Transport & Logistics mode

The regulation of container shipping in Europe

October 29 2020

Unlike their Chinese and American counterparts, the European competition authorities generally keep out of the commercial problems of the container shipping business. It is time no doubt to change this for the benefit of European Union trade.

In China and the United States, the authorities responsible for the regulation of shipping have begun analysing the practices developed by the operators of regular shipping lines since the start of the Covid-19 pandemic. They are looking to evaluate Containers: shipping lines no longer ''regular''.

In a communiqué published in September, the United States' Federal Maritime Commission made its position clear. "If there is any indication of carrier behavior that might violate the competition standards in section 6(g) of the Shipping Act, the Commission will immediately seek to address these concerns with the carriers," it said. Earlier this year, the FMC also intervened on the issue of storage, demurrage and detention cost, to clarify its position through a text that came into effect on May 18, 2020.

According to the Journal of Commerce, the Chinese authorities told the leading shipping companies to introduce additional capacity and take a "less aggressive" approach on freight rates increases in the Transpacific trades. China and the United States have clearly taken up position, therefore, to defend the interests of shippers…and, by the same token, their own international trade volumes.

Europe's silence

Europe, on the other hand, has remained silent on these issues. In March 2020, with the epidemic well under way, the European Commission confirmed that it was extending the liner shipping consortium exemption from its anti-trust provisions for four years on the grounds that the conditions which justified it still prevailed. The commission's benevolence towards the shipping companies provoked protests from shippers and forwarders but no change of course.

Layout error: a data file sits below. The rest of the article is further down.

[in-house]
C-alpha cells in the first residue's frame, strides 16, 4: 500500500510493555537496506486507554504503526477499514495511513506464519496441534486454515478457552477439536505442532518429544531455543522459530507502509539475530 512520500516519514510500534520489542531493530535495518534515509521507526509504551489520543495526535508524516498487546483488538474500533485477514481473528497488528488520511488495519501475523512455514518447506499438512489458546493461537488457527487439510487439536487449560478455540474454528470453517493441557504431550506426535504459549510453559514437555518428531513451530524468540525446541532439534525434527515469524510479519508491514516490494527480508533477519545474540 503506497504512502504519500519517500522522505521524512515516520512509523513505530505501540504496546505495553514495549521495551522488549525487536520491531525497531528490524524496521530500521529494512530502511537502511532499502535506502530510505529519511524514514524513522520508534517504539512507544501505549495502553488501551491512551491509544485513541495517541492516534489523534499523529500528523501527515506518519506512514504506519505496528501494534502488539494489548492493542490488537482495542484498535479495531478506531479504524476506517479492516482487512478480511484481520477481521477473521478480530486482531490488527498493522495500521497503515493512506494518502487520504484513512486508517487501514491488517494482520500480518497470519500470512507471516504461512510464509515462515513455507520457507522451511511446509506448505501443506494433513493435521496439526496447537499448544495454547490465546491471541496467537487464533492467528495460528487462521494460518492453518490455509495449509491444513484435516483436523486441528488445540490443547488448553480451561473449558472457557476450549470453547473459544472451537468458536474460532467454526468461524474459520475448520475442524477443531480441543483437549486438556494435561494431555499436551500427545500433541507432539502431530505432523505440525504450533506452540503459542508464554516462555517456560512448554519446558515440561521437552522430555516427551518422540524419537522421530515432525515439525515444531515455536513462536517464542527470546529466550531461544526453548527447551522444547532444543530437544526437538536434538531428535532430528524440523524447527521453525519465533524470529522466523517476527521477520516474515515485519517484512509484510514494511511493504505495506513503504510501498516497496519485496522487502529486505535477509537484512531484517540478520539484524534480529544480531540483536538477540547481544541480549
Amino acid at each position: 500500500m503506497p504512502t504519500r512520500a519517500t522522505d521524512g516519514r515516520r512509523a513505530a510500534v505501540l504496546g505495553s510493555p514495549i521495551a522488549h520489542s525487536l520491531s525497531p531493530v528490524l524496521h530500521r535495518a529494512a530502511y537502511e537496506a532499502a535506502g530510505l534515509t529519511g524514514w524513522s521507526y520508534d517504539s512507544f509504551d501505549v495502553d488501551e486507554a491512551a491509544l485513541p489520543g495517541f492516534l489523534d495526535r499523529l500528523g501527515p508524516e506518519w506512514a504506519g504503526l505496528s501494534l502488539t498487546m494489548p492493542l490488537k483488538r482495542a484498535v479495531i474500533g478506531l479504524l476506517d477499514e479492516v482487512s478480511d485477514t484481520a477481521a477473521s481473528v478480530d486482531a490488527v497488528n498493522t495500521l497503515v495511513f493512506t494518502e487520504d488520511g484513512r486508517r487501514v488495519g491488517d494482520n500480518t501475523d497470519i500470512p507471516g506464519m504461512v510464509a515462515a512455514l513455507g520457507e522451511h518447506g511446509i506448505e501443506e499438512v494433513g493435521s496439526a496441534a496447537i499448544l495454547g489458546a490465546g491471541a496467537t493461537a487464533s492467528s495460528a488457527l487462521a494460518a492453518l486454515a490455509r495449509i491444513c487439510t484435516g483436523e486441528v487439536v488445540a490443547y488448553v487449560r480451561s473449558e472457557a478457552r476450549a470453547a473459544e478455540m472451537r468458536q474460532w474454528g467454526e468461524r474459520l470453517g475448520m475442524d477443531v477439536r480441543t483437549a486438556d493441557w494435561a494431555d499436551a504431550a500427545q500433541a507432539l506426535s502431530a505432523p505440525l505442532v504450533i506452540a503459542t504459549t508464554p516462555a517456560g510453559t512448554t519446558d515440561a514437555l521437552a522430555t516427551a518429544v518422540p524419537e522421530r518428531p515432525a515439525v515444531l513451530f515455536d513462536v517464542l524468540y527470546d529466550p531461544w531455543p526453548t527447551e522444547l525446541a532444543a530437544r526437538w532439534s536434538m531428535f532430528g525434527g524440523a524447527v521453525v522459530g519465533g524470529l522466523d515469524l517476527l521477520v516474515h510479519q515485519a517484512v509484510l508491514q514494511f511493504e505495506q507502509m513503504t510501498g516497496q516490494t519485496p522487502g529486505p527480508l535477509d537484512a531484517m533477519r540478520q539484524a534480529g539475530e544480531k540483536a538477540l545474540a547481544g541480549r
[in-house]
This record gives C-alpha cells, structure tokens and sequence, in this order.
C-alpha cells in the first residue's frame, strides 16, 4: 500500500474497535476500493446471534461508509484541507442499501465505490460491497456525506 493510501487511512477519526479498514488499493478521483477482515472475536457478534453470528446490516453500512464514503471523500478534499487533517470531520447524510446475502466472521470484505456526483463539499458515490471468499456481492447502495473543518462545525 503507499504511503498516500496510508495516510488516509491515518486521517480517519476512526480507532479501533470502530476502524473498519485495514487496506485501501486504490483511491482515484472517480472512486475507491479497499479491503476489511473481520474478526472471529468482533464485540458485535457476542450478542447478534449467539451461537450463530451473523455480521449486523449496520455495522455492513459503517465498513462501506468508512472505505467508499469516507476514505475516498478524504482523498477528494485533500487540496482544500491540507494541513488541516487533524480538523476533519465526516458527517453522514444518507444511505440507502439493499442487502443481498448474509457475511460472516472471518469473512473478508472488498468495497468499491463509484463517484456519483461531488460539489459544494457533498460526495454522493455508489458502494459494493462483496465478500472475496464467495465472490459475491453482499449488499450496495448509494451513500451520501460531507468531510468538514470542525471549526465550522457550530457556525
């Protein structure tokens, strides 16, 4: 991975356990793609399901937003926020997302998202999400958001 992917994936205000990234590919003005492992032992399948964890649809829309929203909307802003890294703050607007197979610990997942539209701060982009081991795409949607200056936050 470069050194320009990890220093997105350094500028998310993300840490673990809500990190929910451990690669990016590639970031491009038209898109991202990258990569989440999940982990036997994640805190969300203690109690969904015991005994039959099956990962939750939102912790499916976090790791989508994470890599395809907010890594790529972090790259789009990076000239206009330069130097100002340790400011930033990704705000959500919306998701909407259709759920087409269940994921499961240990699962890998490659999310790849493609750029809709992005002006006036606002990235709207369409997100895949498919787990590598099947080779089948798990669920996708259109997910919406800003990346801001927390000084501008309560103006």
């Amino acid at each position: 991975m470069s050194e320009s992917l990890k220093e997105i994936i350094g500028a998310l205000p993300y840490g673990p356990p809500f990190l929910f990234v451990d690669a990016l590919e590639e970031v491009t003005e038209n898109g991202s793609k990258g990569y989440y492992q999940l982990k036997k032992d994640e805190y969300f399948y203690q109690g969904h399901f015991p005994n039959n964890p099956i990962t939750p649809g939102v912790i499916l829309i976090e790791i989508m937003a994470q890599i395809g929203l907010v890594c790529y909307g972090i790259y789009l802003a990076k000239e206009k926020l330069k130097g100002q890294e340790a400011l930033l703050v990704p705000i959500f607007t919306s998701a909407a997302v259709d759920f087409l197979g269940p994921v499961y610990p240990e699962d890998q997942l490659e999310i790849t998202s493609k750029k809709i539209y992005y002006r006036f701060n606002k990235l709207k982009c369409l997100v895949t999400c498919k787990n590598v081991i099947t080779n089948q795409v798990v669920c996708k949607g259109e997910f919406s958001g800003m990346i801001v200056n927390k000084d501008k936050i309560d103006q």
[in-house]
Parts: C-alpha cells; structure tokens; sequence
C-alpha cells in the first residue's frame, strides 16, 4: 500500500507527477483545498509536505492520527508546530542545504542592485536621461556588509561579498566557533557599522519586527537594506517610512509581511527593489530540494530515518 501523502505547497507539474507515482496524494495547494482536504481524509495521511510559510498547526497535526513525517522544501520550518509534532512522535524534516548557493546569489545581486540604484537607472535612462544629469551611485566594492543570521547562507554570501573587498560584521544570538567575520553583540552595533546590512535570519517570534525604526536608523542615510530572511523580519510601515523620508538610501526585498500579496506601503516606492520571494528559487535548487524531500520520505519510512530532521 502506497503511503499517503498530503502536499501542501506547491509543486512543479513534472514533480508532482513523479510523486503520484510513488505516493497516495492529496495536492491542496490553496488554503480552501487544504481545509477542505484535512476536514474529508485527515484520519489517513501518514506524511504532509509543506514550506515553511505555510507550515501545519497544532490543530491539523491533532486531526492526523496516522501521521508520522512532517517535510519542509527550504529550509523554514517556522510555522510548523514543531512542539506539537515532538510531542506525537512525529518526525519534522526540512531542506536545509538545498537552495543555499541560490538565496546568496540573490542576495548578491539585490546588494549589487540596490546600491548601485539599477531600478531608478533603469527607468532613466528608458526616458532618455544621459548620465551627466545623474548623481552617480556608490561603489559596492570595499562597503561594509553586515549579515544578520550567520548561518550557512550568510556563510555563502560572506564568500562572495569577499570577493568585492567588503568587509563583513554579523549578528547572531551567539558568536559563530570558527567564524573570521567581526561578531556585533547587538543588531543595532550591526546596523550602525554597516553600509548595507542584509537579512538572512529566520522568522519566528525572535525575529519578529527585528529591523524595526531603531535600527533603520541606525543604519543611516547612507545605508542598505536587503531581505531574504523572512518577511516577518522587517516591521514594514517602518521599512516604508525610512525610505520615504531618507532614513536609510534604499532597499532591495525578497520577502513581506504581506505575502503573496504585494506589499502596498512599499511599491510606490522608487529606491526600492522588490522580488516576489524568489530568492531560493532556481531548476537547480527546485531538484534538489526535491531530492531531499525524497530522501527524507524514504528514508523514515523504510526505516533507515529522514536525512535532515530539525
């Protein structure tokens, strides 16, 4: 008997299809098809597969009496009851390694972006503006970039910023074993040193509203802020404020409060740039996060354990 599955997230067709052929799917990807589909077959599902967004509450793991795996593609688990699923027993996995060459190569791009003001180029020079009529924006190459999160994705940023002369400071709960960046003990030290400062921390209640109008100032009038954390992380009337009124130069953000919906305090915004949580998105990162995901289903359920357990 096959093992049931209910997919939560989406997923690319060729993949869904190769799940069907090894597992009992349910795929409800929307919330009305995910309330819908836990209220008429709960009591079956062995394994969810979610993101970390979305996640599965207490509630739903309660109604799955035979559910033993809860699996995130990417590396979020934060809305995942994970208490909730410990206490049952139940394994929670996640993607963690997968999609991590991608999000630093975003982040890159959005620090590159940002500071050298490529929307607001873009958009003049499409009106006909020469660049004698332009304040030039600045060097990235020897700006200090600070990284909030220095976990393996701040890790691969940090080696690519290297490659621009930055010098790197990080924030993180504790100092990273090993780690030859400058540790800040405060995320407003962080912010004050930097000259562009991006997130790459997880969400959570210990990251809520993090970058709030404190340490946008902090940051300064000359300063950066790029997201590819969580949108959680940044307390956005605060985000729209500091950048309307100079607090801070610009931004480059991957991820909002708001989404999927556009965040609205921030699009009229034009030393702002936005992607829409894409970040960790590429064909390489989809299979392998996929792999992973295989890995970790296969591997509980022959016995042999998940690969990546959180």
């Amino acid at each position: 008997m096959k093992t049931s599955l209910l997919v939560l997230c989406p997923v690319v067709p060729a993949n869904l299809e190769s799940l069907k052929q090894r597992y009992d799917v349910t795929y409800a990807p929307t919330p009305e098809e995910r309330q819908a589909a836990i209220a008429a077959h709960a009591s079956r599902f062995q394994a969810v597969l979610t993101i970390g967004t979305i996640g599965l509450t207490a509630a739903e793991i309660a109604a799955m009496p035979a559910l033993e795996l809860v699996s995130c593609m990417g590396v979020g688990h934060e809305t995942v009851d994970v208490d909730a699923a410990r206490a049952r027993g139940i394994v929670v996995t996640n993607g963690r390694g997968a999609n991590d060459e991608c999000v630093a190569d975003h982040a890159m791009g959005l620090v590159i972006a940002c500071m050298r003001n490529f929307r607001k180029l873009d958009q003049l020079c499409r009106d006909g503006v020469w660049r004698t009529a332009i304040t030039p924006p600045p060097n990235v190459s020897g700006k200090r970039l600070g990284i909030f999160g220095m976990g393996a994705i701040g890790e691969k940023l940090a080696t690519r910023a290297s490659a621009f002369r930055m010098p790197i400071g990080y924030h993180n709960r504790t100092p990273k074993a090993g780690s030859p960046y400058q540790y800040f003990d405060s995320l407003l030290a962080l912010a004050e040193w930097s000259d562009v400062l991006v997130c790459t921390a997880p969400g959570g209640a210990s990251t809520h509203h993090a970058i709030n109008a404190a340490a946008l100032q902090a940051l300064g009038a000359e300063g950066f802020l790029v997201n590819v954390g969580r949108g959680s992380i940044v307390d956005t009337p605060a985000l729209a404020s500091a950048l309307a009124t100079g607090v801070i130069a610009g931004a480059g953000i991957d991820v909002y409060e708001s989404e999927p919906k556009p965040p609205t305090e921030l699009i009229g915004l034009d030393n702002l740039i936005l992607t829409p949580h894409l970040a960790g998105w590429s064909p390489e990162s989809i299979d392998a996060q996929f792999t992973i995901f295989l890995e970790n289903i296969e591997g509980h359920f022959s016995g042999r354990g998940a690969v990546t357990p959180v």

Since then, the commission has said nothing about recent market developments. The record results announced by the shipping companies in 2020, which are without precedent in recent maritime commercial history, are nevertheless starting to cause serious exasperation.

The dangerous priority given to "greening"

What is the explanation for this silence? Firstly, from a historical point of view, trade is not central to Europe's maritime concerns. European maritime culture is dominated by fishing, which over time has become the focus of energy, debate and maritime governance at European level. The Brexit question, which poses particularly difficult questions in this area, has reinforced this central concern.

Additionally, the European Commission has long made a show of being non-interventionist on market issues. Its free trade political line could be described as out of date, however, in the trade war conditions which have applied in recent months.